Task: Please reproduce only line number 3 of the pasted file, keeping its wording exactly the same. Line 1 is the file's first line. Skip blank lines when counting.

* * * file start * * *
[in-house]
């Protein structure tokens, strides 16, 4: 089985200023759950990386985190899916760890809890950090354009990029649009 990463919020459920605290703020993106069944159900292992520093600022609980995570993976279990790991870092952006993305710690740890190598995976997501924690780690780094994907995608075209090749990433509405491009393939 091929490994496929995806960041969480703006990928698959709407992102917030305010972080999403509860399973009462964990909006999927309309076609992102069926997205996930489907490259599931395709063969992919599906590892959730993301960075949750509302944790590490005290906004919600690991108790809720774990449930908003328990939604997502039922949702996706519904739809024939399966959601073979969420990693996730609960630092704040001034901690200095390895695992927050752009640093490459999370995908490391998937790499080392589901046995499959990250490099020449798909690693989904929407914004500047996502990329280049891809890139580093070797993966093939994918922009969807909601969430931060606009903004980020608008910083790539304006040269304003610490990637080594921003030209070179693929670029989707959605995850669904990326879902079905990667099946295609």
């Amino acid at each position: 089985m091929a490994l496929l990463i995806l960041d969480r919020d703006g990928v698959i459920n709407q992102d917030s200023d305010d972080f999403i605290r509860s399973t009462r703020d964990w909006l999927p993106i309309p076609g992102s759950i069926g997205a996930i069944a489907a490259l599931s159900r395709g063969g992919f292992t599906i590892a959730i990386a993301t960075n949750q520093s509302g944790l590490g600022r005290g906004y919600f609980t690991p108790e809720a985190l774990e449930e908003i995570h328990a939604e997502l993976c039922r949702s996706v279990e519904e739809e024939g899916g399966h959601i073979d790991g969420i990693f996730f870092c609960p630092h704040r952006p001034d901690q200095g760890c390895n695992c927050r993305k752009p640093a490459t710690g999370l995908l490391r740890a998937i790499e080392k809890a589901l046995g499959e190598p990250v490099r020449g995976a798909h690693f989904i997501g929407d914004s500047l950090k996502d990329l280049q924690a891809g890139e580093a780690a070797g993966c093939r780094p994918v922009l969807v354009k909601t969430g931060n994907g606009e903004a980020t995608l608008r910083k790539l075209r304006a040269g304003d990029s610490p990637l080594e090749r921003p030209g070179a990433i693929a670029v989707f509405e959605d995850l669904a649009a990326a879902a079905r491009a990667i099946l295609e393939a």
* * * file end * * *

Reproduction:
């Amino acid at each position: 089985m091929a490994l496929l990463i995806l960041d969480r919020d703006g990928v698959i459920n709407q992102d917030s200023d305010d972080f999403i605290r509860s399973t009462r703020d964990w909006l999927p993106i309309p076609g992102s759950i069926g997205a996930i069944a489907a490259l599931s159900r395709g063969g992919f292992t599906i590892a959730i990386a993301t960075n949750q520093s509302g944790l590490g600022r005290g906004y919600f609980t690991p108790e809720a985190l774990e449930e908003i995570h328990a939604e997502l993976c039922r949702s996706v279990e519904e739809e024939g899916g399966h959601i073979d790991g969420i990693f996730f870092c609960p630092h704040r952006p001034d901690q200095g760890c390895n695992c927050r993305k752009p640093a490459t710690g999370l995908l490391r740890a998937i790499e080392k809890a589901l046995g499959e190598p990250v490099r020449g995976a798909h690693f989904i997501g929407d914004s500047l950090k996502d990329l280049q924690a891809g890139e580093a780690a070797g993966c093939r780094p994918v922009l969807v354009k909601t969430g931060n994907g606009e903004a980020t995608l608008r910083k790539l075209r304006a040269g304003d990029s610490p990637l080594e090749r921003p030209g070179a990433i693929a670029v989707f509405e959605d995850l669904a649009a990326a879902a079905r491009a990667i099946l295609e393939a």